Malaysian minister claims allowing people to be transgender would cause ‘chaos’ in society

Mustafa Ali (R), Fadzil Noor (C) and Mahfuz Omar (L). UPALI ATURUGIRI/AFP/Getty Images

A Malaysian government minister has said that LGBT+ people need to be helped to return to their “original identities” through education, and claimed that allowing people to be transgender would cause chaos in society.

Deputy Minister in the Prime Minister’s Department, Datuk Mahfuz Omar, claimed that “a person needs to realise their original birth [gender].”

Mohd Rasfan/AFP/Getty Images)

“If they were originally men, then they need to return to being men, and the opposite as well,” he said, according to the New Straits Times.

He also called on people not to push LGBT+ Malaysians to the fringes, and claimed that his department has no record of discrimination against the country’s LGBT+ community.

The minister made the claims in response to fellow government minister, Mujahid Yusof Rawa’s plea with the public not to discriminate against LGBT+ people.

However, Mujahid was the source of international attention last week when he ordered two portraits of LGBT+ Malaysian activists to be removed from an exhibition.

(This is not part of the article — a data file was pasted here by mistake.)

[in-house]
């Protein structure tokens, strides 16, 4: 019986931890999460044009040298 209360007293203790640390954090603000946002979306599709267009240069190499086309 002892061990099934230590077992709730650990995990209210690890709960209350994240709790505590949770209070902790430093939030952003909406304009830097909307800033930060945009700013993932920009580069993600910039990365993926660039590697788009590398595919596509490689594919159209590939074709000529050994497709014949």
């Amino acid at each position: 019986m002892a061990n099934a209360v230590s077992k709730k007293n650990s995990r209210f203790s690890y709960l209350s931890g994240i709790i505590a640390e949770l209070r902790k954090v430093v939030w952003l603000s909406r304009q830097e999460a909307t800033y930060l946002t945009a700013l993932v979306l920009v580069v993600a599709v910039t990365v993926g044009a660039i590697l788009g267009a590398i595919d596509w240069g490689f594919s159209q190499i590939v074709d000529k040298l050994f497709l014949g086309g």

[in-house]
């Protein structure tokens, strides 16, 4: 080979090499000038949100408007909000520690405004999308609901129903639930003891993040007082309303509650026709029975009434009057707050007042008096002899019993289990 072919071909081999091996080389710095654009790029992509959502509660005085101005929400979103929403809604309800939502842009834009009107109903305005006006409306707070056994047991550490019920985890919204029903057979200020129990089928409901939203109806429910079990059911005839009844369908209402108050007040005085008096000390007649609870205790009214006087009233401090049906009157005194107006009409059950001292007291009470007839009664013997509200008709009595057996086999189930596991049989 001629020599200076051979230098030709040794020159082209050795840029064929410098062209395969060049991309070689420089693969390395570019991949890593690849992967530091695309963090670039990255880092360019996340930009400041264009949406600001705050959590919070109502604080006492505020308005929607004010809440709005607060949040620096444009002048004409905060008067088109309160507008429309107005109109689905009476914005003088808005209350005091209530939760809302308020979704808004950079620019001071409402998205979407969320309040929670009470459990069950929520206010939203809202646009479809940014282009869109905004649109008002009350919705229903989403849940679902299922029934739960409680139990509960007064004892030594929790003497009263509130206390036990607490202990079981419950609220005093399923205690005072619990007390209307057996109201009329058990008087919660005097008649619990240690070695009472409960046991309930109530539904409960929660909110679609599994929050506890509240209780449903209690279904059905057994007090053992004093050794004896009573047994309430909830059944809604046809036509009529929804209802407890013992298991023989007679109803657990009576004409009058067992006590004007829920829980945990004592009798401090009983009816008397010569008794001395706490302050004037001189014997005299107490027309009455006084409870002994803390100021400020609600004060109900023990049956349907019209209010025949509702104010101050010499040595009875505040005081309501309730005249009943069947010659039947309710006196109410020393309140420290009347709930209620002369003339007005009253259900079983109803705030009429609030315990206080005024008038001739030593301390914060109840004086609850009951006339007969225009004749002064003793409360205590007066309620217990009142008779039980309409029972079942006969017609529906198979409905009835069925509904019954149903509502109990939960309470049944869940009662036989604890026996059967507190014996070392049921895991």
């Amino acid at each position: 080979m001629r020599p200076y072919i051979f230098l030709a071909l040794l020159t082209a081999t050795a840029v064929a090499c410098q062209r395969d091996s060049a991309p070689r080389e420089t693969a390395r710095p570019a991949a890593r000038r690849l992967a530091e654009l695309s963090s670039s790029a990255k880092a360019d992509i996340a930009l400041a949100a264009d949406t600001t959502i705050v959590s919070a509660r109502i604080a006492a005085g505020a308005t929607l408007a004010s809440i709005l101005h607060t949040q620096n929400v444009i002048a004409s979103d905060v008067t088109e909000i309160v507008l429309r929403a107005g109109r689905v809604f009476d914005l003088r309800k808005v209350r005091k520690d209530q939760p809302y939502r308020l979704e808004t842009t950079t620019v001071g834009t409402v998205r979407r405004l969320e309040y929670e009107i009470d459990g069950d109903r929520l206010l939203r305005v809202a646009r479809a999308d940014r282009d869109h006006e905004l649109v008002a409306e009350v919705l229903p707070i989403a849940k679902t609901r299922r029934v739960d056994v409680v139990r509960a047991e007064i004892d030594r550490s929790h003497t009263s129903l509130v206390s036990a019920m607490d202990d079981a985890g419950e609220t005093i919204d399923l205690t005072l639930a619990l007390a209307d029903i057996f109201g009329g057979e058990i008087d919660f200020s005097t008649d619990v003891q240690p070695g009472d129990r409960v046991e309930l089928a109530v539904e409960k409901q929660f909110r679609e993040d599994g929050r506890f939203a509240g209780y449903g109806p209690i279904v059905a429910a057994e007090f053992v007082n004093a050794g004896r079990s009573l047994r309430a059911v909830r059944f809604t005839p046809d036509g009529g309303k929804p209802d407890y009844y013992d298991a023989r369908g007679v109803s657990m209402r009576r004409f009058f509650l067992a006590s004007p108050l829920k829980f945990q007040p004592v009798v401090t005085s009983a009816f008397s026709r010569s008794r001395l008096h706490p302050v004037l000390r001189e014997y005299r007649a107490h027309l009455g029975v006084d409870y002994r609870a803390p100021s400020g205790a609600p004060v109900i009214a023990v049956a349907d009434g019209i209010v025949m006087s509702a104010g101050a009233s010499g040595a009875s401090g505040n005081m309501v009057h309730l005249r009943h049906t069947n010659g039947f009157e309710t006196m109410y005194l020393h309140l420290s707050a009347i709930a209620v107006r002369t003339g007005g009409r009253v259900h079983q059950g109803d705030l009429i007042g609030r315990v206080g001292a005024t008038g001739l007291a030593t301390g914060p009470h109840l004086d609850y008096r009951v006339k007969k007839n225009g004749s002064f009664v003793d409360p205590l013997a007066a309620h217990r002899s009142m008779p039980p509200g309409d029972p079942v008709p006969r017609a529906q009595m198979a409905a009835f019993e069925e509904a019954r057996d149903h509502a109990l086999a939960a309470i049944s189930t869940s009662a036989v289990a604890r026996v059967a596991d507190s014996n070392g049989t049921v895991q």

Speaking about the removal of their portraits, he said: “Society cannot accept LGBT being promoted because that is against norms, culture and religion.”

Following the controversy, Mujahid met with transgender activist, Nisha Ayub. Nisha’s portrait was one of those originally included in the exhibition. They reportedly discussed issues facing the community “pertaining to religion, specifically worship.”

However, he said that his meeting with Nisha did not mean he agreed with what LGBT+ activists were fighting for, and specifically noted that they did not discuss equal marriage “at all.”

Homosexuality is currently illegal in Malaysia, and the country has seen further moves against the LGBT+ community in recent years.

Transgender people in the country can face arbitrary arrest, physical and sexual assault, imprisonment, denial of healthcare and employment, as well as other abuses.

There is also a legal ban on cross-dressing in Malaysia. A challenge to the law was brought to Malaysia’s highest court in 2015, however it was defeated.